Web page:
Hong Kong’s Cage HomesAugust 17, 2018 | Real Estate Perspectives
Toronto is regarded as an international city. As the unofficial capital of a country that whole-heartedly welcomes immigrants, and thrives on the dynamism of a melting pot of cultures, we are a mix of people from around the globe. In fact, according to the Canadian Government, the Toronto immigration rate is the highest per capita in the entire world! Further, 43% of immigrants to Canada choose to come to the GTA (Greater Toronto Area), so talk about a magnet for diversity. (Check out Wikipedia for more details here.)
With people arriving from all different parts of the globe, and all carrying with them different ideas of what a home in a big city looks like, there can be some radically contradictory ideas about what is considered spacious and what is thought of as cramped.
The costs of living in an urban centre can vary from place to place, but one of the cities that consistently ranks at the top of the list for most expensive real estate is Hong Kong. When a city ranks at the top of that kind of category, it means its citizens are forced to make lifestyle choices on size and standards. In other words, being central comes with a pretty severe price, not just on space but on your mental capacity to handle small spaces.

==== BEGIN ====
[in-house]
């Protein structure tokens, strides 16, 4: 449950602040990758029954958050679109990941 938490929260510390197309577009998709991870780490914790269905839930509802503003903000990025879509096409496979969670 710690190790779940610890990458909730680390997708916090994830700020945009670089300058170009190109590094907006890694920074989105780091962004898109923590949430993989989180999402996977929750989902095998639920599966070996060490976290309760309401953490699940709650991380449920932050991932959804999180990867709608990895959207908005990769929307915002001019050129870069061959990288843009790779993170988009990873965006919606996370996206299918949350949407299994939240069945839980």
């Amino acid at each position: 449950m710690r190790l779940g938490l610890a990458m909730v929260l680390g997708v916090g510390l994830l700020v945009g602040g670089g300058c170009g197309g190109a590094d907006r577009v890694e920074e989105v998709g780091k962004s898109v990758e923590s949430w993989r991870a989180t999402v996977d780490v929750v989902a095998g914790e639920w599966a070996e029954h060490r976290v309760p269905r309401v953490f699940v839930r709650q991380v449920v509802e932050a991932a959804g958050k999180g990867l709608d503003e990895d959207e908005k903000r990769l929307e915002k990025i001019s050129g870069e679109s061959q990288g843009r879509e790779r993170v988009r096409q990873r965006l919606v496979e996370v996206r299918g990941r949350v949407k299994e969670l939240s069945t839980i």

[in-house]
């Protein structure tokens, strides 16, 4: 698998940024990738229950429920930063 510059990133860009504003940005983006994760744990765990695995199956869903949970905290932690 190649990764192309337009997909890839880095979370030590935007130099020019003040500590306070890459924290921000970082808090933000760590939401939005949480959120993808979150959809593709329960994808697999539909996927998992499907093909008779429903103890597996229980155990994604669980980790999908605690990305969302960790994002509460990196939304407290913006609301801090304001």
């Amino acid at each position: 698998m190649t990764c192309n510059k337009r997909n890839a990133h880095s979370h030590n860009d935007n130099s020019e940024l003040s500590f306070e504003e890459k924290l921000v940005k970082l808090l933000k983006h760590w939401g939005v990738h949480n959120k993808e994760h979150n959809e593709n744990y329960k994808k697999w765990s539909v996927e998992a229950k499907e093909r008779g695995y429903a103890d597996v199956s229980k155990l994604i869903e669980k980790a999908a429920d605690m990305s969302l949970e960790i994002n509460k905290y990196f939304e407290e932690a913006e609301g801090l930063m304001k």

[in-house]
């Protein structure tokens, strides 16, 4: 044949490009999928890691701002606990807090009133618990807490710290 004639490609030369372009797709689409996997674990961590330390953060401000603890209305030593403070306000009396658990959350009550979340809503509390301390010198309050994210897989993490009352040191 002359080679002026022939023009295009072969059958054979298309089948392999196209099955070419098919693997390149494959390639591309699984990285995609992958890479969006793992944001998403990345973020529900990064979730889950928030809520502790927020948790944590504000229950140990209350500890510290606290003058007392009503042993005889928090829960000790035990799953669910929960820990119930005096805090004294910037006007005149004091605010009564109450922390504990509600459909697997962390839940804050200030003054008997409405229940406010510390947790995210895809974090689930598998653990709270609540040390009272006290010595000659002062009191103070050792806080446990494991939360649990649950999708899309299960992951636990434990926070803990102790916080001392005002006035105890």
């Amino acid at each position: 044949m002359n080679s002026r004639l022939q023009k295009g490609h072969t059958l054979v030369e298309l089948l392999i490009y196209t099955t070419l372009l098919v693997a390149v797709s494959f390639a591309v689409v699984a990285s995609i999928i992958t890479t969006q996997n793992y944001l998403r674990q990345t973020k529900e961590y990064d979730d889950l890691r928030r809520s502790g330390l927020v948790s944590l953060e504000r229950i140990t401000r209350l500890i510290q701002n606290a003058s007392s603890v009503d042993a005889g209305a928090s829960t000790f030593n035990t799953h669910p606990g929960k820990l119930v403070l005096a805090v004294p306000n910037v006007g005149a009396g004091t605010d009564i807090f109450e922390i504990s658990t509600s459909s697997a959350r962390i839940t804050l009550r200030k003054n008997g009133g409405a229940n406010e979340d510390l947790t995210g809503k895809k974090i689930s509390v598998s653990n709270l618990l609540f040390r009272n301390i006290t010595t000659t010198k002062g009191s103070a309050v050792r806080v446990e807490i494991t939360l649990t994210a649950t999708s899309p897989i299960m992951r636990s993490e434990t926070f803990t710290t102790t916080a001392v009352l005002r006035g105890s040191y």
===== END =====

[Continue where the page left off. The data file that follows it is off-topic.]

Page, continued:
This eye-opening video sheds light on life for some residents in Hong Kong right now. Brace yourself though if you’ve never looked at real estate outside of Toronto: Some people in Hong Kong live in comparably nano-sized quarters that will seem unfathomable to residents in Toronto. In that city, where space is at an extremely high premium, people will sometimes sacrifice their mental health and wellness just to remain in Hong Kong. The easy-out answer is that Hong Kong is suffering from a lack of space issue, but the reality is much more complicated and will probably come as a surprise. Take a look at this video here for a thought-provoking explanation of what the deeper issues are around the real estate prices in Hong Kong:
So, what do you think? Could you adapt to a micro sized apartment like Hong Kong’s cage homes? Have you lived in a similar apartment set-up or a place of similar size – what was that like? What kind of toll would this take on your mental health? Would you be agreeable to paying more tax to see if better options could be created for housing? What would you do if you were a politician in a city like this?
It’s a complicated scenario to work through, but thankfully in Toronto, we aren’t dealing with the same hurdles. It may be true that developers here have a lot of red tape to get through in order to have new construction project approved, but fundamentally, density is happening and projects are slowly coming through to partly satisfy the need for housing in our city. We are definitely a long way from ever needing to consider cage or coffin homes in Toronto!